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Black Hawk Down
Mark Bowden
341 pp.

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The Wag Chats with
Mark Bowden

Mark Bowden, the author of Black Hawk Down, discusses the mistakes made in the 1993 Mogadishu firefight and tells us what the U.S. should learn from them.

WAG: You weren't in Mogadishu during the events you describe (neither was any other American journalist, for that matter), but your text makes the battle come vividly alive through a stunning number of perspectives provided by people who were actually there. How many interviews did you conduct, roughly, and how long did it take you to piece the narrative together from so many voices?

Bowden: I listed most of the interviews at the end of the book. I haven't counted them. A lot. Some of those I interviewed asked not to be named. I worked on writing the book for more than a year. The newspaper series was written in about six months, and I spent another eight or nine months expanding that work into the book.

WAG: You've been a journalist for almost twenty years. Could you have written a book of such narrative complexity without such a lengthy experience?

Bowden: No. Throughout my writing career, I have always made it a point to work on something that fully challenges me, even when that meant looking for freelance work when my newspaper editors weren't particularly interested in my projects. In the early years, I found in-depth Sunday newspaper stories a stretch. Eventually I was writing magazine articles, then stories that could only run as a series of magazine articles. I wrote my first book (Doctor Dealer) in 1987. There are people who seem born with the knack. I'm a slow learner.

WAG: While you follow the American side of the action closely, you also traveled to Somalia to interview Somali survivors. How were received there?

Bowden: Leaders of the Habr Gidr clan, which controlled the neighborhood of Mogadishu where I stayed and worked, were polite but unfriendly. They refused to cooperate with me and asked that I leave. Individual Somalis, however, were very helpful and eager to tell me what I came to hear...their side of the story.

WAG: Was the October 3, 1993 firefight realistically avoidable? And if so, at what point could it have been avoided, either politically, strategically or militarily?

Bowden: I address this question more fully in the new afterword to the paperback edition, but, in brief, I think it was a mistake for the United States to go after Aidid, even though the temptation and logic behind doing so was strong. At the point where Aidid's militia started turning on UN forces, I think it would have been wise to see that the intervention had accomplished all that it could hope to accomplish without getting embroiled in a local civil war with no significance to the larger world. Had Congress or the American people been asked to decide if sorting things out politically in Mogadishu was worth American lives, the answer would have certainly been no.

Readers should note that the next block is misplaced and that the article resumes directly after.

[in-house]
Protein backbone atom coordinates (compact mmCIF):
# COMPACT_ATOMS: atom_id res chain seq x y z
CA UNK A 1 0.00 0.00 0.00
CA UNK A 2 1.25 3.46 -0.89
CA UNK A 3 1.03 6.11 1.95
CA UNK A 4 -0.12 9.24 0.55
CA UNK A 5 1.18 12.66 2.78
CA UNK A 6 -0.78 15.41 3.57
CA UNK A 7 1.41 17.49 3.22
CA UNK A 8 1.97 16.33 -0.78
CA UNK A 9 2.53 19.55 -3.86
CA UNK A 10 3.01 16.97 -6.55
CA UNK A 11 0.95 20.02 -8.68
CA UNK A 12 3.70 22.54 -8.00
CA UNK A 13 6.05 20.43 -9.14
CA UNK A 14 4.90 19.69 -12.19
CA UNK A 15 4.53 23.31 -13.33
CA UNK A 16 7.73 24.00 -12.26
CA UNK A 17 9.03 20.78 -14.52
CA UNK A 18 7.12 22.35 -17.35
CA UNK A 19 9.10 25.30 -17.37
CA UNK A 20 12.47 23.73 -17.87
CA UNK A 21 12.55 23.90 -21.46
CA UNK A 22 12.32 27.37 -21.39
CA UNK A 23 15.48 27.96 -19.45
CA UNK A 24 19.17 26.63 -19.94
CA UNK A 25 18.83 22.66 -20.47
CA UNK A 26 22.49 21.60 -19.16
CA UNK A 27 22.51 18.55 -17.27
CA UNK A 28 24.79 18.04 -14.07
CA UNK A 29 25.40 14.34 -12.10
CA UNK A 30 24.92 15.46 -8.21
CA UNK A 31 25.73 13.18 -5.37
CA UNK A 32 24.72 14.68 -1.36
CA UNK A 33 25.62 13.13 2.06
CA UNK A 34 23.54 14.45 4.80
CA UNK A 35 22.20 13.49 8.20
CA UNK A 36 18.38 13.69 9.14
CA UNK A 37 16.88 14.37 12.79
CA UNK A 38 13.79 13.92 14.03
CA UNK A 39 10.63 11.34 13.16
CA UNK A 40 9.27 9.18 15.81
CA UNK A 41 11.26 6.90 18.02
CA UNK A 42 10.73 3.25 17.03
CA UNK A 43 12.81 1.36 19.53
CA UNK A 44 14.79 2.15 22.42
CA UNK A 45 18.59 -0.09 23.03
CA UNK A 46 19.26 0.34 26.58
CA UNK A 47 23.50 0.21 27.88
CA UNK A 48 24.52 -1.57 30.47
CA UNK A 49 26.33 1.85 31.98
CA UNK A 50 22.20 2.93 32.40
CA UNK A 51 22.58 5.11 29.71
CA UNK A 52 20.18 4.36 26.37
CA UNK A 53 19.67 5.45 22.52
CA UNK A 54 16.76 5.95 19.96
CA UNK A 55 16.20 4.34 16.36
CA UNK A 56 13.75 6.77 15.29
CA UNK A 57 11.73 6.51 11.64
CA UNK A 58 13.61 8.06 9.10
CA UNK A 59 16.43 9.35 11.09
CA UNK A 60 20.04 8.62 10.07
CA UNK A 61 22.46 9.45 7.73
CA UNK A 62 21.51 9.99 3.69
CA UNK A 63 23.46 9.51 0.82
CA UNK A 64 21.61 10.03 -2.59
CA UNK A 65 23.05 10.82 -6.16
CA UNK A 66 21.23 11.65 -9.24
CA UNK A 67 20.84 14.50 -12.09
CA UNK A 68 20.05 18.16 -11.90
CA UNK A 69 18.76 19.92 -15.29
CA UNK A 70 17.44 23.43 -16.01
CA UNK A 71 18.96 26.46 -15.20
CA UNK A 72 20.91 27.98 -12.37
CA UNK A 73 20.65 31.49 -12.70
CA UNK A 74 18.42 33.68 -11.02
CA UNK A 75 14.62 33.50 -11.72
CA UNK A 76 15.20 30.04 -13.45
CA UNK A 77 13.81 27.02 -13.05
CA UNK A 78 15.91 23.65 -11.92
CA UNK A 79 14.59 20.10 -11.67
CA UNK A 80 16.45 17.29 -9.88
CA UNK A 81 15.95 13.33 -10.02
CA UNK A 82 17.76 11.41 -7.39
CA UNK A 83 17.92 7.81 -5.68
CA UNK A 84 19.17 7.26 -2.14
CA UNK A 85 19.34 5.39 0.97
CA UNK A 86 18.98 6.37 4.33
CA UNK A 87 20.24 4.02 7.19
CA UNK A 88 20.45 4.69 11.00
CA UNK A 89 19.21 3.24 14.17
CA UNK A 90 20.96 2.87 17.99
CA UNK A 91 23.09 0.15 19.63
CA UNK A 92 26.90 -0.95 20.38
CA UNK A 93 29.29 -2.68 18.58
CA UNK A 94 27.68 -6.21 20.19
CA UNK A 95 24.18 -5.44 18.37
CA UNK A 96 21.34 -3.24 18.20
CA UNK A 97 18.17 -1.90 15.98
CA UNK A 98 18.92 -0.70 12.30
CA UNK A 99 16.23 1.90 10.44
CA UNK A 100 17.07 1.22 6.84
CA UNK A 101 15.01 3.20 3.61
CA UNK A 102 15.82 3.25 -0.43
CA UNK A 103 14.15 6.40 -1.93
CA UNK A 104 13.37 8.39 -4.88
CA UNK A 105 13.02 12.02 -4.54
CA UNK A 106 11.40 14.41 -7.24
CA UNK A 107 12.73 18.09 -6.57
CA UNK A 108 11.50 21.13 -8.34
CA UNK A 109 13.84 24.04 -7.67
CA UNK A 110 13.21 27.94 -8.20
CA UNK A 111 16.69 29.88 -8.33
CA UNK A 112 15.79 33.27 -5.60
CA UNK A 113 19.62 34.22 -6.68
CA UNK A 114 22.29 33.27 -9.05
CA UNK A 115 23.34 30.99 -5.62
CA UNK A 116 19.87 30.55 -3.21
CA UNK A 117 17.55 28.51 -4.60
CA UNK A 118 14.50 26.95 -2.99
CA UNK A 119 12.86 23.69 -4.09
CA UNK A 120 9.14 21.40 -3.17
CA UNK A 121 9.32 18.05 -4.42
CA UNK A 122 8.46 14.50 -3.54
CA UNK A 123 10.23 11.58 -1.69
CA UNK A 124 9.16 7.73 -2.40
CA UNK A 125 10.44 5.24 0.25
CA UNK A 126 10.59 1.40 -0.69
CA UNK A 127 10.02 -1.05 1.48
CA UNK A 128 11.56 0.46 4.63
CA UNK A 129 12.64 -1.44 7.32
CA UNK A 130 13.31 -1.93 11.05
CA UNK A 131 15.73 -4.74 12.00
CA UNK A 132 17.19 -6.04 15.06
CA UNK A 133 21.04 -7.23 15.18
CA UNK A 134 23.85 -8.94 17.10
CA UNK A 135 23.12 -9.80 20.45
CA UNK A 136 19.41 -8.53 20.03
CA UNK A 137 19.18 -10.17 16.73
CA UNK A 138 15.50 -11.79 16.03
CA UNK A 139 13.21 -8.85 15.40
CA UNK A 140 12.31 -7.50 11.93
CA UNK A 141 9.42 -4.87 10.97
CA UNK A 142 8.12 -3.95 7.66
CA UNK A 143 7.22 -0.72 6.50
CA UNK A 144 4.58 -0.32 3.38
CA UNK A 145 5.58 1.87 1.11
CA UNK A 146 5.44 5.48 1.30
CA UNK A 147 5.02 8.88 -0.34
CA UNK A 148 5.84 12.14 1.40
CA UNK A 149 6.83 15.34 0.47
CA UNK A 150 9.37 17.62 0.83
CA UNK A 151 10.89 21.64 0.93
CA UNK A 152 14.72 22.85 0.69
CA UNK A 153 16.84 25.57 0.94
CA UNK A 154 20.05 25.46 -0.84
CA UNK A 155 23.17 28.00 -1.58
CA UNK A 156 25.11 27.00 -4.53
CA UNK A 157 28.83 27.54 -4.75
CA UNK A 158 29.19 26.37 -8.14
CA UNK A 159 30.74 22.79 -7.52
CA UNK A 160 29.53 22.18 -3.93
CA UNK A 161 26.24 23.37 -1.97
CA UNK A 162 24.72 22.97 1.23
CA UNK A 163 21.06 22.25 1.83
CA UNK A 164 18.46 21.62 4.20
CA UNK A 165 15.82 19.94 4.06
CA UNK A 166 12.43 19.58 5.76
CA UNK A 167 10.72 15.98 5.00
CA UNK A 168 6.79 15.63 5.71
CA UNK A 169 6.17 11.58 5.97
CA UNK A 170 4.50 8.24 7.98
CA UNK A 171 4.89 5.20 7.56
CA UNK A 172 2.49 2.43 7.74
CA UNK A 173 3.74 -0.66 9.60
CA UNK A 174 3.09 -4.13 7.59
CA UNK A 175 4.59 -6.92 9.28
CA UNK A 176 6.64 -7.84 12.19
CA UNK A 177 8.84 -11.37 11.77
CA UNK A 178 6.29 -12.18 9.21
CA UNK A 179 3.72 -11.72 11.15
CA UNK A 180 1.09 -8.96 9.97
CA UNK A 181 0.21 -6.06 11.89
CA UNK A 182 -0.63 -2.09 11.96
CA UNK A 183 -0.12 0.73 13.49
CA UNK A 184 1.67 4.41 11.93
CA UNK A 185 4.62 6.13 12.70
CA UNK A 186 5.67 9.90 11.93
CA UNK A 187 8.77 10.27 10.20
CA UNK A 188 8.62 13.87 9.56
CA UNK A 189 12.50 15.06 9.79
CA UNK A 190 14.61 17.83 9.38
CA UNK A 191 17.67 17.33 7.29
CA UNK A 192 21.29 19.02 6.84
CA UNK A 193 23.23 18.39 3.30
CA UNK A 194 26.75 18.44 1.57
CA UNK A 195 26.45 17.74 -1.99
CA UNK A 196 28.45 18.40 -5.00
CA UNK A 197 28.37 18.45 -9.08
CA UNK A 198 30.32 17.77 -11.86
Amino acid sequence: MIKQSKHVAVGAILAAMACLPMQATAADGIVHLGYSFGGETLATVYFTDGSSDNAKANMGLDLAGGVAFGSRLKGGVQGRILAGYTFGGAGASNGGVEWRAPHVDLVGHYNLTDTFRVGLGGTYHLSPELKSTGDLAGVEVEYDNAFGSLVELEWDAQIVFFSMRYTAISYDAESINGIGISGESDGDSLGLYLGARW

WAG: So in your opinion, it was a mistake to bring the Rangers and Delta Force into the Somali crisis to begin with?

Bowden: Yes.

WAG: Do you think the Howe plan—to use elite U.S. forces to seize the Somali warlord, Mohamed Farrah Aidid—would have successfully ended the Somali clan conflicts if the October 3 firefight hadn't happened?

Bowden: No. Seizing Aidid would not have erased the Habr Gidr as a force. To the contrary, it might have simply inflamed them all the more, and made the situation more dangerous. Just by targeting Aidid, we made him a bigger hero in Somalia than he had ever been on his own.

WAG: What should we learn from the Somalian mission?

Bowden: That there is a limit to what force can accomplish. That despite the power and technological superiority of our forces, American soldiers still get killed when we send them on military missions. That the world is terribly complex, and by trying to make things better, we sometimes make things worse. That before we put American troops at risk we ought to weigh the reasons, motives and potential costs beforehand, not wait until some of them get killed and then freak out.

WAG: Have you seen evidence that this lesson has been learned?

Bowden: Yes. I think the extreme hesitance of the Clinton administration to intervene militarily anywhere for the last seven years stems directly from Mogadishu. The reluctance to commit ground troops during the campaign against Slobodan Milosevich was just the most recent example. The pendulum has swung about as far as it can go in the other direction. I'm glad we didn't have to fight on the ground in Kosovo, but I don't think the U.S. will long wield a credible military force if we remain so determined to keep every last one of them out of harm's way.

—Interview conducted by Doug Childers

Posted May 1, 2000


Mark Bowden has been a reporter at The Philadelphia Inquirer for nineteen years and has won several national awards for his writing, including the Overseas Press Club's Hal Boyle Award for Best Foreign Reporting for his series on the Battle of Mogadishu. He has also written for Men's Journal, Sports Illustrated, Playboy, Rolling Stone, and other magazines. Black Hawk Down is his third book.



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